House Speaker Kevin McCarthy said earlier this week that he will ask House committees to go forward with an impeachment inquiry of President Joe Biden. The effort seems dead on arrival, with even Republicans in the Senate expressing skepticism, while it’s not even a sure bet that McCarthy has the votes to pass any articles of impeachment.
So why actually go through with it? According to reports this week, former President Donald Trump is enthusiastic about the idea.
According to the New York Times, the former president has been encouraging members of the House Freedom Caucus to pursue impeachment. And while Rep. Marjorie Taylor Greene (R-GA) was kicked out of the Freedom Caucus this summer, Trump met with her at his Bedminster club on Sunday.
“I did brief him on the strategy that I want to see laid out with impeachment,” Greene told the Times of the Trump meeting, where the two dined on “halibut and Diet Cokes.”
The congresswoman indicated that she wants the impeachment case to be “long and excruciatingly painful for Joe Biden,” indicating that Trump is pushing for a lengthy impeachment investigation of his likely opponent that will push into the election year of 2024. That year, of course, is expected to feature multiple criminal trials involving Trump.
The push was not just about Greene, the Times said.
“Trump has talked regularly by phone with members of the ultraconservative House Freedom Caucus and other congressional Republicans who pushed for impeachment,” the Times reported, citing a person close to Trump.
There’s more to the impeachment strategy, according to the Times: Greene would like to find a “long list of names”of people involved with whatever they are accusing Biden of doing, and following a Trump election victory in 2024, the plan would be to “to go after every single one of them and use the Department of Justice to prosecute them.”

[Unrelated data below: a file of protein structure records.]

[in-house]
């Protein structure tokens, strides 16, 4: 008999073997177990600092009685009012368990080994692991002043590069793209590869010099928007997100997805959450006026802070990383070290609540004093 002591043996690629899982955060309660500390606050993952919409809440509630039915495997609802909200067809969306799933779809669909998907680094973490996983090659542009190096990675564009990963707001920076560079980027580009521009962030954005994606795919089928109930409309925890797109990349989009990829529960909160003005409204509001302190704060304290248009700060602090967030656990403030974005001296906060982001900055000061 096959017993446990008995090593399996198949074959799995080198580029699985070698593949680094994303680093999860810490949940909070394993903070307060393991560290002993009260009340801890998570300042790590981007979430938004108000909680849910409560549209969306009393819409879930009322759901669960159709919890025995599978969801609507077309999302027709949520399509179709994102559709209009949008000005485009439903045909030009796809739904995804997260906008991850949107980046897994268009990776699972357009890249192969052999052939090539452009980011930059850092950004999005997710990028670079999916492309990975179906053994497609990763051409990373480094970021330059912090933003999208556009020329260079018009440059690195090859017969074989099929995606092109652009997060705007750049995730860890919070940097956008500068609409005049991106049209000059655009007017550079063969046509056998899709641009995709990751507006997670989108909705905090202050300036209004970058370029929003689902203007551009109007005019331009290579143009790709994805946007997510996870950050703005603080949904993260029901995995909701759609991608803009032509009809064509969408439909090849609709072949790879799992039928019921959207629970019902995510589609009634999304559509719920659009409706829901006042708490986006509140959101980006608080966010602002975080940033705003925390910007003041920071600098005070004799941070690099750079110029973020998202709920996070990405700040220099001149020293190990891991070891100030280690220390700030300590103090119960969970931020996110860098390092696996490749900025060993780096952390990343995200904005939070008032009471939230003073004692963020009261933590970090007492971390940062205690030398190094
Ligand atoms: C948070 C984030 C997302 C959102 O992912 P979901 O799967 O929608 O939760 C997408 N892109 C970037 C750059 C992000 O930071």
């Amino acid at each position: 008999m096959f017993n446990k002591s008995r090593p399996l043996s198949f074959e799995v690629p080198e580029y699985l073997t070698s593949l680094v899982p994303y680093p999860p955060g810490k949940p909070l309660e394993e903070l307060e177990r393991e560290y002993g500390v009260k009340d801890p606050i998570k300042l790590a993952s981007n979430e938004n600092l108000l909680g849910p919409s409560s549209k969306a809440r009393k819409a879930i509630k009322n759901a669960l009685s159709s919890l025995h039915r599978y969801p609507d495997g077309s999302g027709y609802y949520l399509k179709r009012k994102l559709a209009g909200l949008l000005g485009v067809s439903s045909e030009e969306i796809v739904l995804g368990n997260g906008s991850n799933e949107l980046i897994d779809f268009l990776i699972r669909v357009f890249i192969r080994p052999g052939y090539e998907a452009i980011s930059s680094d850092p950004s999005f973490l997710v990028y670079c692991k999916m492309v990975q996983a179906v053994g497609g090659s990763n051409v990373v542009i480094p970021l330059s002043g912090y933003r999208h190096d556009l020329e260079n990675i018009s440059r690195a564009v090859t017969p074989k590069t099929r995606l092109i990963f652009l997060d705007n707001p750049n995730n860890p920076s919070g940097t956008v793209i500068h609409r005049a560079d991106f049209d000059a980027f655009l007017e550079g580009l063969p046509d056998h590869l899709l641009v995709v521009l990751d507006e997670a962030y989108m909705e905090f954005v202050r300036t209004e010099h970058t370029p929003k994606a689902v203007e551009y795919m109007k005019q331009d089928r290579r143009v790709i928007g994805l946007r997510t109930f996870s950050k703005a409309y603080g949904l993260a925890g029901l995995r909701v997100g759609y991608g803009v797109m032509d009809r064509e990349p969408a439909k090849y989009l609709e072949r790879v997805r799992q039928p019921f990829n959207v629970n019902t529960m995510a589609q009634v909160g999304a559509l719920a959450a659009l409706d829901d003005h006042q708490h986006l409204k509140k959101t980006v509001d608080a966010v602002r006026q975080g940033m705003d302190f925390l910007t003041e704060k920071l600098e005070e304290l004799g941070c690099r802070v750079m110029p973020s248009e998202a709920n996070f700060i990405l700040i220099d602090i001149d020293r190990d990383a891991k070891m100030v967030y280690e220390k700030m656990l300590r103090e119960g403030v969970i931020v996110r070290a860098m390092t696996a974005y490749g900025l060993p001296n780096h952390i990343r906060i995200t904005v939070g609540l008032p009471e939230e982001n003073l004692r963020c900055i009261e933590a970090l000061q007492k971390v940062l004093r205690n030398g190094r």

The Times did note, however, that the GOP committees have yet to uncover compelling evidence of criminal wrongdoing by the president himself.
“Republicans have not shown that Mr. Biden committed any crimes,” the Times report said. “House Republicans are proceeding with the impeachment inquiry without proof that Mr. Biden took official actions as vice president to benefit his son’s financial interests or that he directly profited from his son’s foreign deals.”
What of the push, earlier this year, by House Republicans to “expunge” Trump’s two impeachments?
As opposed to a Biden impeachment, the report said, “Trump has been far more aggressive in pushing several members to wipe his own impeachment record clean, the person said, potentially by getting Congress to take the unprecedented step of expunging his two impeachments from the House record.” Greene and Rep. Elise Stefanik (R-NY) introduced bills earlier this year to expunge the two impeachments, although it’s not clear that the passage of such a bill would have any Constitutional force.
Trump also, per the Times report, is not concerned that the impeachment push will backfire and help President Biden.
Maggie Haberman of the Times, a Trump biographer and one of the authors of the Times story, went on CNN Wednesday and talked about how the inquiry could actually help Biden.
“There’s no evidence so far that ties Joe Biden to any of this,” Haberman said on CNN. “They’re suggesting that that could change if they move ahead.”
The reporter added that “if voters, who don’t really want to see these kinds of inquiries all the time, feel like this is going too far,” it could end up helping Biden and Democrats. There also remains a possibility of a government shutdown if Congress cannot agree on a resolution to fund the government past this month.
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Stephen Silver is a Senior Editor for 19FortyFive. He is an award-winning journalist, essayist and film critic, who is also a contributor to the Philadelphia Inquirer, the Jewish Telegraphic Agency, Broad Street Review and Splice Today. The co-founder of the Philadelphia Film Critics Circle, Stephen lives in suburban Philadelphia with his wife and two sons. Stephen has authored thousands of articles over the years that focus on politics, technology, and the economy for over a decade. Follow him on X (formerly Twitter) at @StephenSilver, and subscribe to his Substack newsletter.